whitespace

An October fundraiser at Lyndell’s Bakery in Somerville raised $62,000 in honor of MIT police office Sean Collier. At the presentation were  Jerry Carvalho, chief of the Somerville Auxiliary Police; Dave Galatis, coordinator of the fundraiser; pastry chef Hilda Lemus; and Michael Cabral, deputy chief of the Somerville Police. (Photo: Lyndell’s Bakery)

An October fundraiser at Lyndell’s Bakery in Somerville raised $62,000 in honor of MIT police office Sean Collier. At the presentation were Jerry Carvalho, chief of the Somerville Auxiliary Police; Dave Galatis, coordinator of the fundraiser; pastry chef Hilda Lemus; and Michael Cabral, deputy chief of the Somerville Police. (Photo: Lyndell’s Bakery)

A three-day fundraiser last month resulted in $6,200 for the Somerville Auxiliary Police Department Sean Collier Memorial Scholarship Fund, but the brother of the slain MIT police officer is aiming for more: a national holiday for first responders.

The fundraiser was held Oct. 25-27 by Lyndell’s Bakery in Ball Square, Somerville. The bakery sold versions of its famed half-moon cakes customized with “Somerville Police” written on them in icing to honor Collier, a Somerville resident killed April 18 by two brothers from Cambridge accused of engaging in terrorism.

A dollar from every $2 half moon sold was donated to the fund, said Dave Galatis, of the 126-year-old bakery’s founding family. There were also raffles of Boston sports memorabilia, Lyndell’s gifts and more.

The proceeds were to help high school seniors in Somerville achieve Collier’s dream of joining a municipal police force.

Gov. Deval Patrick talks to Kelley Rogers, the mother of slain MIT Officer Sean Collier, in June, shortly after the family began work on a first responders national holiday. (Photo: Eric Haynes / Governor's Press Office)

Gov. Deval Patrick talks to Kelley Rogers, the mother of slain MIT Officer Sean Collier, in June, shortly after the family began work on a first responders national holiday. (Photo: Eric Haynes / Governor’s Press Office)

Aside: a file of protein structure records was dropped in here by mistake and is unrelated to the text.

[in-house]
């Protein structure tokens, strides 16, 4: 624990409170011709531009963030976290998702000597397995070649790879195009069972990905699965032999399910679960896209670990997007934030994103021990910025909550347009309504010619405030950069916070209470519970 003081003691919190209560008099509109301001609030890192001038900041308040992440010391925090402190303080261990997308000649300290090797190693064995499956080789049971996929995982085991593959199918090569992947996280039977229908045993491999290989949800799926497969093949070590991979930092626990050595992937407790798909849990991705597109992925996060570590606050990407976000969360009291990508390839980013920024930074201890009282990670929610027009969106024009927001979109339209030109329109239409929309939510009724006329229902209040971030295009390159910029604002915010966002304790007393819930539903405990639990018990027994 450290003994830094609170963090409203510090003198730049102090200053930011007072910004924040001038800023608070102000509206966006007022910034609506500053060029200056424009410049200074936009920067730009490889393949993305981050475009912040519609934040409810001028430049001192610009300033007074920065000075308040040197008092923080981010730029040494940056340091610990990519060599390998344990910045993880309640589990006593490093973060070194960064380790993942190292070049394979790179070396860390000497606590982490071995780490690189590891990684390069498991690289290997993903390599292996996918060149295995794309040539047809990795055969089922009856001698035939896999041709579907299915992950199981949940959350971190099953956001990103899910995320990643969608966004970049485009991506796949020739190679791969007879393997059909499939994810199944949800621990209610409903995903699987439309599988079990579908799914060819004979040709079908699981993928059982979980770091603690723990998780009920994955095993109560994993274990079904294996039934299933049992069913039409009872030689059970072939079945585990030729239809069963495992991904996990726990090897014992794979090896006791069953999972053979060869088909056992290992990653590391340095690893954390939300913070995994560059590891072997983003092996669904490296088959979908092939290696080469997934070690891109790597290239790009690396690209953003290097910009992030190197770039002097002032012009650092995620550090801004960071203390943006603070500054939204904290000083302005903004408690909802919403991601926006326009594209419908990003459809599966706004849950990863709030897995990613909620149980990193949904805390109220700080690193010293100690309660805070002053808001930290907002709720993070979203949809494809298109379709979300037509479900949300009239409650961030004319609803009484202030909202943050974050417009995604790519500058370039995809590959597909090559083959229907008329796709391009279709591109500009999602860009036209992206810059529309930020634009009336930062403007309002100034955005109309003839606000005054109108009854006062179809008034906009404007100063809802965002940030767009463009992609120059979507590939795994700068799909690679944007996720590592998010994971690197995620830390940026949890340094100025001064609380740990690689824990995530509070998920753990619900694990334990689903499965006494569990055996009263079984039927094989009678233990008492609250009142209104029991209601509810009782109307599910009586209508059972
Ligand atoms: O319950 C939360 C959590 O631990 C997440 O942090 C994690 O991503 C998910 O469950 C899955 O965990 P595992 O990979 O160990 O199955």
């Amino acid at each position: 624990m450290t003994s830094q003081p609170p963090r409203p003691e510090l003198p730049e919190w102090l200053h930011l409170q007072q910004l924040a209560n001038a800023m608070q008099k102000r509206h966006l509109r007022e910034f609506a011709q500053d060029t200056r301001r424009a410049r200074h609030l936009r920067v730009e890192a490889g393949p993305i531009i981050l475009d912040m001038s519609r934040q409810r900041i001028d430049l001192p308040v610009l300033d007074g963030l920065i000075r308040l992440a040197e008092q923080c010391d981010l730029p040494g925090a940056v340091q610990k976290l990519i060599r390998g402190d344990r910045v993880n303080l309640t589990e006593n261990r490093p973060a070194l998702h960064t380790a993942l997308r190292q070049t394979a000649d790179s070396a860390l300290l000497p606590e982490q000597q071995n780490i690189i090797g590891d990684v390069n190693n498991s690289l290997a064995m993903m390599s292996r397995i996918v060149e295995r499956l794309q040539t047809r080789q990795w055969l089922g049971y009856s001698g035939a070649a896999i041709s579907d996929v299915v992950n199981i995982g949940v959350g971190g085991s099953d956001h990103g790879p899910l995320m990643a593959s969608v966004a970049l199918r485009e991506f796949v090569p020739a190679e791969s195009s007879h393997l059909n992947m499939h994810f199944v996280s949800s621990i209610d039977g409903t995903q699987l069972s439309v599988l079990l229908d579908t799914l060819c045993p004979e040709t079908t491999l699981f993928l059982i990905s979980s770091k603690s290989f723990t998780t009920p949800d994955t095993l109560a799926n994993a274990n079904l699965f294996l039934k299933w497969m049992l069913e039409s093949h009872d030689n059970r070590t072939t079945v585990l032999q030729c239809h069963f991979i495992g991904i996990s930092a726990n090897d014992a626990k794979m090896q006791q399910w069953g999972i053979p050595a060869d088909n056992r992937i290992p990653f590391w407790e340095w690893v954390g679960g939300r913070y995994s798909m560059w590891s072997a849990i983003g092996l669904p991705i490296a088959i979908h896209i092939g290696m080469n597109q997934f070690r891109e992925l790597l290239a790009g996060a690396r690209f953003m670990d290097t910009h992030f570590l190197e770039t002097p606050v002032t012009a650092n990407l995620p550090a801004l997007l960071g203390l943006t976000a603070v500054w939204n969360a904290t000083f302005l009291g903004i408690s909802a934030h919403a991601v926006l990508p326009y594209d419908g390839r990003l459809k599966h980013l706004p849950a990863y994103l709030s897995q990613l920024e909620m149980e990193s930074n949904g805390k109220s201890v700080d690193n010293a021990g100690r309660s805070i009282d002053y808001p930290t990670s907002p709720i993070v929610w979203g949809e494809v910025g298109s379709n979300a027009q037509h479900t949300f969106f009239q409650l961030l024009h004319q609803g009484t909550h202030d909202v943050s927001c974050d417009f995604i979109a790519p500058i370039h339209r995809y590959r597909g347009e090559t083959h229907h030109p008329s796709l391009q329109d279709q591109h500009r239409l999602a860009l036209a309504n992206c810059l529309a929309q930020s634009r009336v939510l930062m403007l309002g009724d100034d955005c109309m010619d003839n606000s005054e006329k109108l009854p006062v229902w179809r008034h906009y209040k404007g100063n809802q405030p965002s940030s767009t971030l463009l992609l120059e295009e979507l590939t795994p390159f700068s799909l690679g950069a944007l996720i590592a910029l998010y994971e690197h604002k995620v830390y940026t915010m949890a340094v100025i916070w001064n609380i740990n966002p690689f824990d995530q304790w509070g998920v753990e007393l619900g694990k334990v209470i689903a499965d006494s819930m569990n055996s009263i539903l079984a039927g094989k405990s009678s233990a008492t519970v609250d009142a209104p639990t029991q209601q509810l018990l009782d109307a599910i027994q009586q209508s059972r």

Galatis thanked his customers and the community “for all their help donating to this great cause.”

Collier, 26, was shot in his cruiser, apparently ambushed before the affable, devoted officer got the chance to unholster a firearm, two months from a likely job offer from Somerville police earned by a high score on the civil service exam; he was appointed to the force posthumously. Vice President Joe Biden, Gov. Deval Patrick, city, state and federal officials and law enforcement personnel from around the country attended an April 24 memorial service for Collier. James Taylor performed, and some 15,000 seats were filled as the officer was honored.

Galatis said he got the idea for the fundraiser after running into Collier’s brother, Rob. But it’s another brother, Andrew Collier, whose name is prominent in a change.org petition seeking signatures for the national holiday.

“Sean’s involvement in the community, his love for the people he was protecting and the principles he showed right until the time of his death are a model of exceptional public service and an example of how we all should live every day,” Andrew Collier said in promoting the petition. “I can’t bring Sean back. But as a nation we can make a commitment to honoring the people who give so much to help our communities.”

He cited people who had “dedicated themselves to a life in the emergency response field, including police, firefighters and EMS” and cited their heroism in dealing with such events as terrorist attacks, school shootings, wildfires “and too many other recent tragedies … and facing danger for our protection in every community, every day.”

There are 10 federal holidays, including two that honor soldiers and veterans – May’s Memorial Day and the just-commemorated Veterans Day. Andrew Collier’s efforts to convince Congress to declare an 11th began in June. He’s seeking 100,000 signatures and as of mid-November has 28,612, or about 29 percent of the total.

The most recent federal holiday declared is Martin Luther King Jr. Day, which was proposed in 1968, voted in Congress for the first time in 1979, signed into law by President Ronald Reagan in 1983 and first celebrated in 1986 – but slow adoption by some states meant it was celebrated nationwide for the first time in 1999, according to The King Center. Along the way, there were two petition drives – the first, with 3 million signatures, failed to inspire congressional action.

The second petition had 6 million signatures, The King Center says.

The petition for a first responders holiday is here.